Hasui: The first image I saw was a line drawing of Optimus transforming. His movement was like a tornado and I adopted it to his transformation gimmick. The animation was very expressive and even though I didn't fully understand the language it was still very enjoyable. The show is definitely a pure entertainment that can be enjoyed by everyone. We had been hoping for a while to make Transformers series more family oriented, and "Animated" is certainly heading that way. Also, you don't see the characters holding firearms in the cartoon, it is because the show is intended for the whole family. The decision has been reflected on the toys as well, and even when the character is armed, the weapon is designed not to be realistic or he does not hold it like a gun.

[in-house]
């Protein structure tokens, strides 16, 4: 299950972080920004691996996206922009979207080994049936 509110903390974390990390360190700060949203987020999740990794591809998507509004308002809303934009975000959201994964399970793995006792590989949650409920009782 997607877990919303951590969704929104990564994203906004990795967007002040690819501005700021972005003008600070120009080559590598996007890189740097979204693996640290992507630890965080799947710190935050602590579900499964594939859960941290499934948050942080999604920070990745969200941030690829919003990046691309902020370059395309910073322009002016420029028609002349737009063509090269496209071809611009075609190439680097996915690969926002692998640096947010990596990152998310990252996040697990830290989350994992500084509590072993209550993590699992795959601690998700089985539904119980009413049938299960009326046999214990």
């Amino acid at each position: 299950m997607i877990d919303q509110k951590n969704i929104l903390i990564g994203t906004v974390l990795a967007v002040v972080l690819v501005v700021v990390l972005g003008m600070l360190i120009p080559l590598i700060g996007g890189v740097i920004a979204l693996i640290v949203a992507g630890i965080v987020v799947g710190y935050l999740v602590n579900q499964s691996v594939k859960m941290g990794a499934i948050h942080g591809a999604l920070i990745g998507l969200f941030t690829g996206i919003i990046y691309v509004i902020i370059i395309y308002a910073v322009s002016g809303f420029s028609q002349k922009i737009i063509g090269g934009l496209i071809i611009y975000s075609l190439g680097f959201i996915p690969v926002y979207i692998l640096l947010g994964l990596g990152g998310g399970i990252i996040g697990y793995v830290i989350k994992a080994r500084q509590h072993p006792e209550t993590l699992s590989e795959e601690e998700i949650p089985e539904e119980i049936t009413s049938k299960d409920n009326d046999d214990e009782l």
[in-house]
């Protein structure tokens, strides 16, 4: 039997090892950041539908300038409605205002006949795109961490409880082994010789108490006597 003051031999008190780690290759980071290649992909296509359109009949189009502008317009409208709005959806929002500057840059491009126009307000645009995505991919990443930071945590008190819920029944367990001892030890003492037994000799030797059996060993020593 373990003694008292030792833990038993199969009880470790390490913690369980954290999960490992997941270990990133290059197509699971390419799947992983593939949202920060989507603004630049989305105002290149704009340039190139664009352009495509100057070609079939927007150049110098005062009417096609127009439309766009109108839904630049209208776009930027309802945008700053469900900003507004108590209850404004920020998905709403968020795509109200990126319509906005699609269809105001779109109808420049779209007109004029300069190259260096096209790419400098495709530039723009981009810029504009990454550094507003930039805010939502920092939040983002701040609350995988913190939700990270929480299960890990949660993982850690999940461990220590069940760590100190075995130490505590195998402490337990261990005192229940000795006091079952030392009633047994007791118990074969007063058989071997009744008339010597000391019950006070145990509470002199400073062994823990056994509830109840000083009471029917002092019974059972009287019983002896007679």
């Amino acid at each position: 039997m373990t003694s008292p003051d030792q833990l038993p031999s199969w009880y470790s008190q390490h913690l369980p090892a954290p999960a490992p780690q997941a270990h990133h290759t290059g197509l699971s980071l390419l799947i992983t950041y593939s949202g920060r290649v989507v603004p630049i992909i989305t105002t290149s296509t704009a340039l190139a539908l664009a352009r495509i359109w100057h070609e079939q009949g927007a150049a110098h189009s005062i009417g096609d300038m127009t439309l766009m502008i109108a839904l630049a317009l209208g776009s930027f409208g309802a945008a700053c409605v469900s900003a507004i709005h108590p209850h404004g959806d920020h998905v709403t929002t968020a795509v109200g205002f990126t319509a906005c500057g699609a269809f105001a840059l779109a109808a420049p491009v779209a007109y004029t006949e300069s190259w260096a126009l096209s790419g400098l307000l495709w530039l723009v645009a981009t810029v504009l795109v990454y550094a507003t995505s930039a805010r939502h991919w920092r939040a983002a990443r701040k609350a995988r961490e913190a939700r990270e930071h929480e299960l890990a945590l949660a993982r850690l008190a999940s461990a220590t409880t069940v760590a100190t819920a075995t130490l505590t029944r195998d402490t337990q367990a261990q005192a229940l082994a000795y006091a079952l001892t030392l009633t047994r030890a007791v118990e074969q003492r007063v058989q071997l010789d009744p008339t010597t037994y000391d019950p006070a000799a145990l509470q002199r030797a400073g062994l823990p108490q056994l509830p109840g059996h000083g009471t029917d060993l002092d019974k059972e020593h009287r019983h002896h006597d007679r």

- Tell us about the latest tendency on the development side?

Hasui: When I joined the company (in 1999), we might use the traditional Transformers names, but the characteristics for them were not the same. But recently I have noticed the design and personality are more set according to the character such as Optimus or Bumblebee.
Back in the days of "Micron Legend (Armada)", it was merely my personal preference to give Starscream a "traditional Starscream" appearance, but the whole franchise tends to pay homage to the old characters lately. I am happy with it.
This new trend is very evident in "Animated" and "The Movie", Optimus is definitely the one who takes the lead while Bumblebee seems innocent and somewhat childlike.

- Lastly, please send your message to the fans.